School board examines retention policy
The Havre school board has approved a preliminary plan to revise the guidelines that determine which children are allowed to go to the next grade.
After nearly five months of research and discussion, members of a team chosen to revise the current retention policy presented their recommendations to the school board Tuesday night.
Retention is the district's term for holding a student back a grade.
Team leader Karla Wohlwend told the board before the vote that the team's initial research "found that our policy was lacking and that we needed to address some issues with specific points."
Wohlwend said the greatest change in the four-page policy would be to give the school more authority to retain students. Under the current policy, parents can override the school's recommendation.
School board member Kathie Newell, the only member of the board who was actively involved in the team examining the retention policy, wrote to the board, "I was shocked to learn that a large percentage of students who are recommended for retention by our teaching and administrative staff actually end up being assigned to the next grade level because our current policy allows for parental assignment to the next grade level despite the school's recommendation for retention."
Newell wrote the letter because she could not attend the meeting Tuesday night.
Havre Middle School principal Vance Blatter said this morning that last year the school recommended 24 students for retention in the middle school, and that only four of those were retained.
The year before that, he said, 22 students were recommended for retention and three of those were retained.
In most cases, he said, the parents did not heed the school's recommendation.
"Very few parents have chosen to accept that recommendation," he said.
"The way the policy reads, the parent has the right to assign them to the next grade level."
The revised policy strikes a provision in the current policy that allows a child's parent to override the recommendation of the retention conference team.
"Ultimately the decision will rest with Havre Public Schools, specifically with the principal and the teacher of the student," Wohlwend said.
Parents who disagree with the committee's ruling will have recourse to an appeals process.
"Ultimately the superintendent will hear parents' concerns," Wohlwend said.
Team members stressed that parents would still be involved.
"I think it's real important to keep parents involved and keep them informed," said team member Suzanne Larsen, a fifth-grade teacher at Sunnyside Intermediate School.
Team member Sara Harada, a second-grade teacher at Lincoln-McKinley, said parents will be put on the retention committee used to determine whether their child advances to the next grade.
"I think what it needs to be is a team event," Blatter said. "It's a decision that is going to 100 percent involve the parent."
The proposed changes to the policy also include stricter attendance standards. The new document specifies that "Frequent, excessive, or prolonged absence is justification for retention and may be used as the sole criteria in consideration of retention."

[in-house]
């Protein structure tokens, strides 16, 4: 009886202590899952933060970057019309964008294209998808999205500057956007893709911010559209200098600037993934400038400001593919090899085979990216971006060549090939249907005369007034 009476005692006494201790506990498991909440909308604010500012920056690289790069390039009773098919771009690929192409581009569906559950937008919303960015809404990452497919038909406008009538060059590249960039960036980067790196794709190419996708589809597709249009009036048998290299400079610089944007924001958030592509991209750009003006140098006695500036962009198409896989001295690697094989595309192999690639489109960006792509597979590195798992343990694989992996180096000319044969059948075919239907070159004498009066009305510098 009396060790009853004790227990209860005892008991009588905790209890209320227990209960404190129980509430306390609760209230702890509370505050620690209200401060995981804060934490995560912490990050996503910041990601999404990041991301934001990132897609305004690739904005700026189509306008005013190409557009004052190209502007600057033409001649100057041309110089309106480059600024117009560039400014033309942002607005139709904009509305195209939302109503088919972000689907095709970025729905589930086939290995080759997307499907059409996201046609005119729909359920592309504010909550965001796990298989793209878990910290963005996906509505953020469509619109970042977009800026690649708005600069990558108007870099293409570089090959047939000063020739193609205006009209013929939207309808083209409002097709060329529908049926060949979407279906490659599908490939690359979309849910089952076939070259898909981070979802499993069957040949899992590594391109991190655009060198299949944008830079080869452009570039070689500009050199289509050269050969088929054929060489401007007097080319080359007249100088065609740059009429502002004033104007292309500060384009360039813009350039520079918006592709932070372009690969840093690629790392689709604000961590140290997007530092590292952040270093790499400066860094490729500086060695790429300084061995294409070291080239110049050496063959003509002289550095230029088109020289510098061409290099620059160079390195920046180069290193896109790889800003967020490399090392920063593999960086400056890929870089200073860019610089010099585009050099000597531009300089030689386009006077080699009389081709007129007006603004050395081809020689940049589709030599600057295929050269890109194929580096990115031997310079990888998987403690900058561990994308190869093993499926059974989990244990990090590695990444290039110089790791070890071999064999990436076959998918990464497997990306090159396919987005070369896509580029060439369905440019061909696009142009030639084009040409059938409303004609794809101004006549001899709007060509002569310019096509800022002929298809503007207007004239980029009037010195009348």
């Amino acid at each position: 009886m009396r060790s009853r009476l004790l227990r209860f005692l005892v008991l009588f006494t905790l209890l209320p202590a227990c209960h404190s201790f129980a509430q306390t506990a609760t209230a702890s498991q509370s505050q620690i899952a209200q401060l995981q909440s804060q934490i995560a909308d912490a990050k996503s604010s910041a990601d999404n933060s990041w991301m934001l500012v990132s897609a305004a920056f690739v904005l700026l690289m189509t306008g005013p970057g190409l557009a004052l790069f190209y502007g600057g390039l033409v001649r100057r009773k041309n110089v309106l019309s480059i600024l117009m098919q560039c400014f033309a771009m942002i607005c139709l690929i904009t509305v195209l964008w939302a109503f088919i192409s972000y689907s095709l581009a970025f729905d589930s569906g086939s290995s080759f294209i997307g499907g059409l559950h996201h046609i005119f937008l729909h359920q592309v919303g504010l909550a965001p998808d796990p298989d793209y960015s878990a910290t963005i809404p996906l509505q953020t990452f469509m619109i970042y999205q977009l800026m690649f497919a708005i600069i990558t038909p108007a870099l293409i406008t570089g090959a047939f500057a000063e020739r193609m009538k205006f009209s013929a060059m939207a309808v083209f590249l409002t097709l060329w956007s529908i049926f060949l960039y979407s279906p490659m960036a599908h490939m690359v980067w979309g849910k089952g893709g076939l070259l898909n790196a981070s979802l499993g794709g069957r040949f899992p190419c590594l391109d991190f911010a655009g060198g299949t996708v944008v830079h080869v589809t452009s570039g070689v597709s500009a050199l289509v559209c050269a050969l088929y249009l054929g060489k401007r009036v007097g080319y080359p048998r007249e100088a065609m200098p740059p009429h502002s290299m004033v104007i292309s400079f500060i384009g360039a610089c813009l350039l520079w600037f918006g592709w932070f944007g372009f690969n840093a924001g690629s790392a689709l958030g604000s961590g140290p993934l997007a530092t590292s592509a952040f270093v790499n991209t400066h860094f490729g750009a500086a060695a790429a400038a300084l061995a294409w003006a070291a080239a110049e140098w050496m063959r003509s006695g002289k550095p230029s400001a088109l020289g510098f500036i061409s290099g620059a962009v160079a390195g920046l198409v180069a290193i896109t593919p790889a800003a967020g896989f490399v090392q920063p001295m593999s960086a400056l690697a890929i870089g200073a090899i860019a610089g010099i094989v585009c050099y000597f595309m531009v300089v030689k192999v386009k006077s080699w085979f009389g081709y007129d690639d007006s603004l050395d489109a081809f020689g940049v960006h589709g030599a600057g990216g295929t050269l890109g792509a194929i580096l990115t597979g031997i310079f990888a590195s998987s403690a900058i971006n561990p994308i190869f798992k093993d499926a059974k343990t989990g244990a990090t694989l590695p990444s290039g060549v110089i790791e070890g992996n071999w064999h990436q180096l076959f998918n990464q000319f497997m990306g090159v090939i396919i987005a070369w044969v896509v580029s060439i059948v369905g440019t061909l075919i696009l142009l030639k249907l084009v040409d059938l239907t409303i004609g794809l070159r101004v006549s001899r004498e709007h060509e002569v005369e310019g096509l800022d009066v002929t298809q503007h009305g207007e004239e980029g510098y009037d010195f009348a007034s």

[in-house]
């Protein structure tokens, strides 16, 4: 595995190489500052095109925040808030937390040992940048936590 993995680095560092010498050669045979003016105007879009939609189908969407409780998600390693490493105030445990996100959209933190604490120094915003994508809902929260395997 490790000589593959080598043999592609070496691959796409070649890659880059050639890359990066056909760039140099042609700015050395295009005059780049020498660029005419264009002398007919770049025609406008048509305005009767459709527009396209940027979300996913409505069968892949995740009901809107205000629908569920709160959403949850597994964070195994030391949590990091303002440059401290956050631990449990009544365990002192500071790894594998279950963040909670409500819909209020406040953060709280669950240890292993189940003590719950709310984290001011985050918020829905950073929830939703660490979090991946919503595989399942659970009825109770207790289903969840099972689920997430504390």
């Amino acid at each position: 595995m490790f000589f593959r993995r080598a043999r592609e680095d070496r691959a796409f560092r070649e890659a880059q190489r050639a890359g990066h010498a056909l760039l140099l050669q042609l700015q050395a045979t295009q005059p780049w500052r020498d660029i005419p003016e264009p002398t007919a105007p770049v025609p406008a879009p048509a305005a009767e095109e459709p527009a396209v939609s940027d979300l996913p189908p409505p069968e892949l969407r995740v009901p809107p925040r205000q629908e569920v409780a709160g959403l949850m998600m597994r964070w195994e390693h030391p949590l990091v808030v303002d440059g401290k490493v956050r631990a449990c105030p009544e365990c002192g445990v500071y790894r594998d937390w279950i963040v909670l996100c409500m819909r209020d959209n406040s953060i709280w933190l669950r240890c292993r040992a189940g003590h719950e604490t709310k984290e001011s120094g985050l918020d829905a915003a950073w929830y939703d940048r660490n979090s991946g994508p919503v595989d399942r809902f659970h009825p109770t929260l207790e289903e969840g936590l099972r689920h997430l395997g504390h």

The original policy stated that prolonged or frequent absences with "inconsistent reasons," would be among the factors taken into account when considering whether to retain a student.
"If they are not attending, they miss a lot," Larsen said.
"It's been a real challenge for us to show (students) that you don't move beyond this class until you succeed," said team member Robin Soyer, a math teacher at Havre High School. Soyer stressed that the policy changes are an attempt to make children accountable for their learning. She said she has experienced "more and more kids that didn't have to be accountable for learning in their lower grades."
As that suggests, the team focused on early retention.
"We do know that earlier is better," Wohlwend said.
Those instructions have been revised to specify that "When possible, retention should take place in the early years (kindergarten - grade three). Retention of students beyond grade three should be approached with extreme caution."
The document also explicitly states that if a child is retained once, "subsequent retentions will not be recommended during grades K-8."
The team also amended the policy's list of 17 factors that schools must consider when reviewing a student's performance.
A new 18th factor is "overall health and well-being," a category that includes conditions like poverty, emotional trauma, drug use, and physical disabilities.
The team made the procedures more specific for determining if a student is retained, and then helping the student once he or she is.
The procedure involves a series of steps to inform the principal and parents that a child is failing. If there is no improvement by March or April, a retention committee meeting is called that includes teachers, parents, the principal, other faculty members, and in some cases the student.
By May 15, the committee decides whether to retain a student.
If a student is retained, the committee makes an individual retention plan for the student, which prescribes strategies to help the student achieve. These may include mandatory tutoring, special education, help from paraprofessionals, and parental involvement if attendance is a factor.
The board is expected to take a final vote on the policy May 13.